My goal for the day was to run right around 6:30 per mile which I felt well within my wheelhouse. I knew there were two long hills and a series of shorter ones in the middle of the race but I felt prepared. I was ready to get underway.

The gun went off and while I felt like I was really running hard, I could tell by using clues of the runner around me, I wasn’t going as fast as I would like. The first mile went by in 6:46 and I was rather perturbed. I thought perhaps I would settle into a groove and recoup some of the time in the next mile.

Apparently, many of the races in Milwaukee make use of this shoreline road, alongside Veteran's Park and a marina near McKinley Park. But for those who don’t race here often, or are from out of town, this was a beautiful setting.  The sun was casting diamonds off the water and it was simply gorgeous.  Then next thing I know there was the sand from Bradford Beach Park and I felt like we were running in Florida. It was
visually stunning.

I ran another 6:46 at mile 2 and realized, with the race barely underway, that race-wise it was probably over for me. As the course continued down this flat stretch, I knew we would just finish the third mile before climbing up the biggest hill of the day. A group I was running with pulled away from me effortlessly. I could only hope they were speeding up but knew that was not the case.  When we passed the third mile and I clocked a 6:56, I felt like the course was breaking up with me but in reverse fashion: “It’s not me, it’s you” it said. I couldn't have asked for a better start to a race and my legs simply were to having none of it.

I mentioned in my Twin Cities Marathon recap that one of the more difficult things about long-distance racing is knowing early on that your goals for the day are shot. You still have an hour (or two or three) more of running and all it will do is end up with you being disappointed anyway.  It shows one’s true character if they can accept that disappointment and just move on the best they can. For me, I felt it would be best to jettison time goals and turn this into a day where I was a running spectator. Obviously, I was not going to be just jogging alone but if it is not your day, well, it is not your day.  That is what makes racing so special. It is not what you "can" do, it is what you actually do. Furthermore, while I know many read my recaps to hear about my experiences, many more read them to learn about the race itself. So, I became a journalist with a 140 pulse rate at this point.

Cresting the big hill at 3.5 miles I was rather surprised that my mile split was just ten seconds slower than the previous mile. I figured it would be far worse. Perhaps accepting the inevitable slowdown had somehow helped me. We turned from Lake Drive to Wahl Ave and were visited by the twin visions of beautiful Lake Michigan on our left and some stunning homes with price tags I am guessing in the millions on our right. Unsurprisingly, there were few spectators here. I have run numerous races through ritzy sections of towns and I can count on one hand the number times the 1% who crawl out of bed in the mornings to cheer on the sweaty masses.  No hate here.  If I had 3000 count sheets it might be hard for me to get out of bed to cheer on runners as well.  No, that's not true. In fact, any time a race goes on near me and I am not racing, you will see me out there trying my best to give back.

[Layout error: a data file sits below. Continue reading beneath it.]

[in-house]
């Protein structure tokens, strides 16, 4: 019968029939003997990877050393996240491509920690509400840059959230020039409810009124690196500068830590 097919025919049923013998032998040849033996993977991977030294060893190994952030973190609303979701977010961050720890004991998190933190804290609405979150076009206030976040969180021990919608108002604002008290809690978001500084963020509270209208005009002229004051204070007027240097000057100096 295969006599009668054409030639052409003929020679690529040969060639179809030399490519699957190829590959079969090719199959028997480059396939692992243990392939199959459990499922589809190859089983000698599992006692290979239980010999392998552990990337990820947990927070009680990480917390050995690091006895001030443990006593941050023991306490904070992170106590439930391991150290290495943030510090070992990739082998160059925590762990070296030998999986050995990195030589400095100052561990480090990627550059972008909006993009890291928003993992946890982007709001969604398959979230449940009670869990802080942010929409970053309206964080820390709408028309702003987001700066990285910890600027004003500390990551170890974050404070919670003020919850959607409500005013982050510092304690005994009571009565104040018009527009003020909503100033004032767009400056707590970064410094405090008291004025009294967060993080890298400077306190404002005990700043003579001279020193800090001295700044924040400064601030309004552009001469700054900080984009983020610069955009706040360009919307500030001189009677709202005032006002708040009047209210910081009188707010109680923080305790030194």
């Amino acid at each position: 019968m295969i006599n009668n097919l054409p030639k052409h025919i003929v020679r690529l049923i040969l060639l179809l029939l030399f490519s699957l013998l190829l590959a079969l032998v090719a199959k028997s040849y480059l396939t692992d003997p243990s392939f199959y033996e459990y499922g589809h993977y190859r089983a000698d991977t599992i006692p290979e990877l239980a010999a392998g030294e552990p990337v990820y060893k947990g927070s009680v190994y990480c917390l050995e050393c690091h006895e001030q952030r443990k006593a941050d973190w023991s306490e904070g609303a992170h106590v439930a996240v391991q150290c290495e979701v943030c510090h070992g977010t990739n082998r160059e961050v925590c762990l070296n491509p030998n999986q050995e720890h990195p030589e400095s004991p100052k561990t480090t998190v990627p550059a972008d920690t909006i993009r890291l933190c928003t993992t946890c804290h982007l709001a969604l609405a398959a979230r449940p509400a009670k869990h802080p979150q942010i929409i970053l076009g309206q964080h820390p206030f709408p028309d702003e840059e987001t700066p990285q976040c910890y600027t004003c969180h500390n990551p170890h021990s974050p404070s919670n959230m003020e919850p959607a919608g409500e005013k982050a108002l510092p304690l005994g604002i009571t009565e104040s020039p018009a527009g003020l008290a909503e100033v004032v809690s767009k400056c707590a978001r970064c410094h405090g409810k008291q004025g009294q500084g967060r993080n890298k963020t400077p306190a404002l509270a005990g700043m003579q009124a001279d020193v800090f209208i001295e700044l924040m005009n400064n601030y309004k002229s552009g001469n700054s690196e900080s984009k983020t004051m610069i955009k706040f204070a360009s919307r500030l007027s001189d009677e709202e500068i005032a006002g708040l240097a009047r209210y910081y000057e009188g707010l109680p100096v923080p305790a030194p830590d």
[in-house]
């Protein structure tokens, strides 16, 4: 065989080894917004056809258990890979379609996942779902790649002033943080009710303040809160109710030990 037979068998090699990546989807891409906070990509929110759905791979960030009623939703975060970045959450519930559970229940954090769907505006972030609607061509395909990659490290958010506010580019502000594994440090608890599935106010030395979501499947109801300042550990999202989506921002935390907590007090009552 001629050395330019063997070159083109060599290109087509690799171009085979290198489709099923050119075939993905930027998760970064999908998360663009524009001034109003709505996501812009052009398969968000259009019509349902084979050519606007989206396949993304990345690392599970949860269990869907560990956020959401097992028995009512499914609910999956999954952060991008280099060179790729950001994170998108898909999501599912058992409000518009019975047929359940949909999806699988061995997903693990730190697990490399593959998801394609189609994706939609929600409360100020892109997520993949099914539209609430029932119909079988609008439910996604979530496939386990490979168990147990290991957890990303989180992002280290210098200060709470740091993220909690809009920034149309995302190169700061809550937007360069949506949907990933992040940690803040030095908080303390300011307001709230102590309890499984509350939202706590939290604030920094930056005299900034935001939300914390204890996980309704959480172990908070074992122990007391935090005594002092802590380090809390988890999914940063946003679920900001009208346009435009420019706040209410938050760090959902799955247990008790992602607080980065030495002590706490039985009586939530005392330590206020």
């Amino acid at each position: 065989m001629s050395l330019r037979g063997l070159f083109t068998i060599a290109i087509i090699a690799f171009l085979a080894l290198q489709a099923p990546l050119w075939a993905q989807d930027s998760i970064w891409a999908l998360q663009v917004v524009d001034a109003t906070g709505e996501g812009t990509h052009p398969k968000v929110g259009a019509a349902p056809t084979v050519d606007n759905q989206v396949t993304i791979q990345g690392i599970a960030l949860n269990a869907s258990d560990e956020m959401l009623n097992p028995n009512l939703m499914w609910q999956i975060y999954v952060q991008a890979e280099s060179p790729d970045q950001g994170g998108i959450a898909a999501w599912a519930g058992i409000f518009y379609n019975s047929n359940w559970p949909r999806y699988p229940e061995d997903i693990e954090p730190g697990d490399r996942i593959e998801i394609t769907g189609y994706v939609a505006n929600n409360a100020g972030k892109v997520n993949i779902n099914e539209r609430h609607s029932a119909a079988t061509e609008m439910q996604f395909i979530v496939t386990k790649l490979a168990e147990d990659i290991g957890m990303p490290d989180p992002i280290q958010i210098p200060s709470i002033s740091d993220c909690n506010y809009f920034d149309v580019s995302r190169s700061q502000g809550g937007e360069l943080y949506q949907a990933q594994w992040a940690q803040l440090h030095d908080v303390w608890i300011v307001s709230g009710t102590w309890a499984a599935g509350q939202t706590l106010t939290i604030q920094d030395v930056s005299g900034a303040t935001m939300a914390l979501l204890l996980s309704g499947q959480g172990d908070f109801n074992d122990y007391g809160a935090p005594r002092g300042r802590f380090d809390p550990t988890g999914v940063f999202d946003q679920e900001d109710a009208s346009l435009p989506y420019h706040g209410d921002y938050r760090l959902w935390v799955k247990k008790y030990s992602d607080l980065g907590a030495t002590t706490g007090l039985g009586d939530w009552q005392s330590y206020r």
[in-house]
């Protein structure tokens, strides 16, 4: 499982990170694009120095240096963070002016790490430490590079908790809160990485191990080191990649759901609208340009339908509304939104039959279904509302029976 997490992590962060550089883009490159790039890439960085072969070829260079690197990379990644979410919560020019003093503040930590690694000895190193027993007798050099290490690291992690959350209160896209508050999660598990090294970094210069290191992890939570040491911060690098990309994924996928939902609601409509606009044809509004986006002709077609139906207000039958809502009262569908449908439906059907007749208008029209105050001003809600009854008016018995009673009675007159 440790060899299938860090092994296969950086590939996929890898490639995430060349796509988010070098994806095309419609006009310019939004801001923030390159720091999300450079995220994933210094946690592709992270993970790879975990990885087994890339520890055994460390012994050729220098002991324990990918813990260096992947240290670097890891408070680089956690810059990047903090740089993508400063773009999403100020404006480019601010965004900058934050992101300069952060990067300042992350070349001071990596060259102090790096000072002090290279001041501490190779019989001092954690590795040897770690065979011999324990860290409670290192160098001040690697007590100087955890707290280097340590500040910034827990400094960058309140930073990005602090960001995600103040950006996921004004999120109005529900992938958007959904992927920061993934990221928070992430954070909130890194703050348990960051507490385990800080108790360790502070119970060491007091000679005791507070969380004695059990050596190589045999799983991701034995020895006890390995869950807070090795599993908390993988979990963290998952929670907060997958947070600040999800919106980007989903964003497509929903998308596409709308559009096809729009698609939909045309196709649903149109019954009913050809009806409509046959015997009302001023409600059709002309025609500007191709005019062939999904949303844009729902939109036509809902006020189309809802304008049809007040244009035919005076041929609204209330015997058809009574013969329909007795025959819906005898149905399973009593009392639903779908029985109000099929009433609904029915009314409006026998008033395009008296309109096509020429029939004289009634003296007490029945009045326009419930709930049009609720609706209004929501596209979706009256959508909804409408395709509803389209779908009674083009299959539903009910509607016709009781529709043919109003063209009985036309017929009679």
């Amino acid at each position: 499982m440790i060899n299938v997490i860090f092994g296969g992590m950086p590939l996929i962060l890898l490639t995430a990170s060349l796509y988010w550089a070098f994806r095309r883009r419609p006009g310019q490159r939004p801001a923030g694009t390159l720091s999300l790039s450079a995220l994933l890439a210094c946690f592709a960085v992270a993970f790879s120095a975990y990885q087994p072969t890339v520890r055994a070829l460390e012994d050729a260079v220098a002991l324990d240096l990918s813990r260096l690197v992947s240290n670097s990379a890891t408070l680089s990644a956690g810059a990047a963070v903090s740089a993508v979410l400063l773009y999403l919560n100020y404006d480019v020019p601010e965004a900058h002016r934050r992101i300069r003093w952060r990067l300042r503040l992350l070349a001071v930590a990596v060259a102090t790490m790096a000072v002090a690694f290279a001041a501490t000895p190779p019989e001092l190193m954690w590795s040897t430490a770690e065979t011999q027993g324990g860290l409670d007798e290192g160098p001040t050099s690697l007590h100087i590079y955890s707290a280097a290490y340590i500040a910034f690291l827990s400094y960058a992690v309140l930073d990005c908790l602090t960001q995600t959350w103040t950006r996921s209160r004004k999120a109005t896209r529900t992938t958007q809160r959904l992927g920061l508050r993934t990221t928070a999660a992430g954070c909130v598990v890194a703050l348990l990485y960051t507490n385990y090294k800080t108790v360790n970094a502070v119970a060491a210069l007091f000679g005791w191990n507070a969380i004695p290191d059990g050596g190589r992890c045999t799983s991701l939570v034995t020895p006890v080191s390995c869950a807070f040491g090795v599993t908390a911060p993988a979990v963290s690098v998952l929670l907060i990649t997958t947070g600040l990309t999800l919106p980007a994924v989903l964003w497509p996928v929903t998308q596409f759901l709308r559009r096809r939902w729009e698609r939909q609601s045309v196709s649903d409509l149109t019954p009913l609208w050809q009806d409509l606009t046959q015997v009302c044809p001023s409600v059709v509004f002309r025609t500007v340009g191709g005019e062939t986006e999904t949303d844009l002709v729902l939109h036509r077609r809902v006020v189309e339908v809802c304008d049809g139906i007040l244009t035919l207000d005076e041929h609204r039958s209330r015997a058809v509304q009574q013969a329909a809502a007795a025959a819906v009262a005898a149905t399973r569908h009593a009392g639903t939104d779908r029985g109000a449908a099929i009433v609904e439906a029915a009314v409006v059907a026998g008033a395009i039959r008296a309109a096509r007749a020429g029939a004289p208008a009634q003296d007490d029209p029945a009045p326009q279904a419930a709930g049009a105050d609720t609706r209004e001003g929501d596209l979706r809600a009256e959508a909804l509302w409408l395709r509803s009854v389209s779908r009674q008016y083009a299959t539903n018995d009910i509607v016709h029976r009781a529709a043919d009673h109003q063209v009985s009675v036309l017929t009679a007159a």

As I finally felt human, I thought perhaps the first few miles were an aberration. With a mild downhill section for the next two miles, I might be just able to turn up my speed and salvage this race. However, my next two miles stayed in the same time area of the previous miles in spite of my intense efforts to pick up the pace.  Here is where I knew the full re-evaluation from earlier about this not being my day was spot-on.  As I ran, I laughed as I saw a sign for the Oak Leaf Trail.  This trail was part of a shakeout run I did on Friday morning when I first arrived in town.  However, I noticed the Oak Leaf Trail seems to sprawl all over Milwaukee.  In fact, it doesn’t necessarily seem to be connected to itself yet maintains the same name.  This could definitely lead to some confusion if people were trying to meet on it somewhere. Getting jolted back to the run from the previous day, as I explored some of Milwaukee helped break up a slight pity party for me on my less-than-stellar day.